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A humanitarian perspective into the Ukraine war

Fuente: Emergency Live.

What are the humanitarian impacts of the war in Ukraine?

The Russian military’s attacks on Ukraine are causing major humanitarian devastation, although it is still too early to know the extent of these severe and terrible consequences on the population. Hundreds of people have been killed, thousands have been injured and the attacks are expected to result in the destruction of key infrastructure meant to ensure the supply of food and medical services.

However, a significant exodus of people escaping from the armed conflict has already begun. According to UNHCR, by the 28th of February, at least 520,000 people have already fled to neighbouring countries and this number is exponentially growing. Filippo Grandi, the UN High Commissioner for Refugees, has claimed that the rapid increase in this exodus had not been seen in Europe since the Balkan War. This number is likely to rise up to 5 million people if the attacks continue. Within the country, it is estimated that at least 160,000 people have been forced into internal displacement.

What does the humanitarian response consist of?

The arrival of that many asylum seekers in nearby countries means that they will need shelter, basic hygienic facilities, and food, as well as protection. So far, the locals in neighbouring countries have deployed aid points and several nations have opened their borders. At the moment, the response is being led by local NGOs and the Ukrainian Red Cross.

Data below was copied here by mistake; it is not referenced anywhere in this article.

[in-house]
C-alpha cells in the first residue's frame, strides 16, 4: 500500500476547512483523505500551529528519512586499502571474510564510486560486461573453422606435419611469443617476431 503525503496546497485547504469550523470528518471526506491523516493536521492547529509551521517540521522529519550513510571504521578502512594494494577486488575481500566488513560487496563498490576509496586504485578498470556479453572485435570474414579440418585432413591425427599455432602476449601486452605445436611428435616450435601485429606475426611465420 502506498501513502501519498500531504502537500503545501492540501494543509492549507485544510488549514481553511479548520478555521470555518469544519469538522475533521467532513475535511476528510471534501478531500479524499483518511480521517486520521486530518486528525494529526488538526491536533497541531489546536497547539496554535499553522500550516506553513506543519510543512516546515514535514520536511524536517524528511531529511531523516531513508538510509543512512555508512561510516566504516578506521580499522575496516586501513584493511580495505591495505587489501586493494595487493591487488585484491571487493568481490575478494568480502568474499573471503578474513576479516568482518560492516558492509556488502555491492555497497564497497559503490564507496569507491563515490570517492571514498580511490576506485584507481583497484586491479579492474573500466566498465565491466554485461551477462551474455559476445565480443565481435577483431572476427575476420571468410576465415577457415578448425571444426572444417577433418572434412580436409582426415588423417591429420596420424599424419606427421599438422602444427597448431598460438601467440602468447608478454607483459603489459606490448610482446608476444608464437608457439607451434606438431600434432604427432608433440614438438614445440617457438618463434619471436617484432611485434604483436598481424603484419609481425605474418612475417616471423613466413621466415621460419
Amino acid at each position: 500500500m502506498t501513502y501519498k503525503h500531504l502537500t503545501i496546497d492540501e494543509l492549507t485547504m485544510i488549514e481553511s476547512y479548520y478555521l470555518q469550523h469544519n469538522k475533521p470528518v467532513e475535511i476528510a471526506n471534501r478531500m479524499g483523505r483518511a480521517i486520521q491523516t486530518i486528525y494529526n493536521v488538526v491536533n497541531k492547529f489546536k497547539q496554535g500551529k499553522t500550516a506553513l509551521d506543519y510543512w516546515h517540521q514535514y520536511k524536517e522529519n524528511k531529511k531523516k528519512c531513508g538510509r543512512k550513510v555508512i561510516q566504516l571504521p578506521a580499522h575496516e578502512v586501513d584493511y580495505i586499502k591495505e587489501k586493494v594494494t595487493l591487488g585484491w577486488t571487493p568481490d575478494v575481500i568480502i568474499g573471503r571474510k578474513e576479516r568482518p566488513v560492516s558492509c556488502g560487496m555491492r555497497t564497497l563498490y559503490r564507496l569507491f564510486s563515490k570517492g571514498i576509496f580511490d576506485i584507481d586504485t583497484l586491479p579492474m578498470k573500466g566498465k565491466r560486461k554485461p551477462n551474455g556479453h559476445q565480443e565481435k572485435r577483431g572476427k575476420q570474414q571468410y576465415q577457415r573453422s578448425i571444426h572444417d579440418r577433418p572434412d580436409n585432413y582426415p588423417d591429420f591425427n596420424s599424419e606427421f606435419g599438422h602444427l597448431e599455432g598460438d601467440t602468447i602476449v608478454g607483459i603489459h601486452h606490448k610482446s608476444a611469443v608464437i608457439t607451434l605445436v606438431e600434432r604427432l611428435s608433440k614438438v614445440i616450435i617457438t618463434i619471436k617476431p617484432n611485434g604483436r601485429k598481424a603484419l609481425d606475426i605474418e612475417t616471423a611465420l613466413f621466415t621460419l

The UN has allocated $20 million from its Central Emergency Response Fund (CERF) to help Ukrainian civilians and the WHO has earmarked $3.5 million to provide urgent medical supplies. Today the UN is launching a humanitarian appeal to strengthen the response.

One of the main concerns expressed by the UN is to ensure the protection of humanitarian actors during the conflict. While tensions in the country were already being considered in contingency planning, such an alarming catastrophe was not expected.

The EU has promised to activate the Temporary Protection Directive designed to prevent the collapse of the reception system in European countries, representing a step forward in European migration policy, which until now had been resistant to the reception of refugees and migrants. This instrument, which grants immediate and temporary protection to massively displaced persons, had not been applied since its creation in 2001. The Directive is implemented through a Council Decision, providing protection for one year and renewable for two years. EU countries are obliged to grant displaced persons a residence permit that allows them to work, to access the education system for both minors and adults, and to receive social assistance, medical treatment, and accommodation.

Spain is organising various initiatives to provide an unprecedented humanitarian response to the critical situation in Ukraine, providing 20 tonnes of humanitarian aid, with a foreseeable activation of the AECID emergency agreements and showing a positive response to international humanitarian appeals. Moreover, the Prime Minister has also expressed his support for the arrival and protection of displaced persons fleeing the conflict, promising the regularisation of 100,000 Ukrainians and giving them access to work and education.

What are the humanitarian implications for third countries?

Another major humanitarian concern is the impact of this armed conflict on wheat production as Russia and Ukraine supply a third of the world’s total wheat and the cereal prices are at their highest level since 2008. This rate increasing may have a particular impact on countries of Middle East and Africa, which could worsen the food insecurity situation in countries already affected by other armed conflicts and by climate change. The humanitarian response to the war in Ukraine and the positions of neighbouring countries and EU states are very positive so far and we hope that they will continue in this direction. However, it should not be forgotten that other displaced persons such as Afghans, Syrians, Ethiopians, Rohingyas and many others who are forced to migrate because of violence also have the right to receive international

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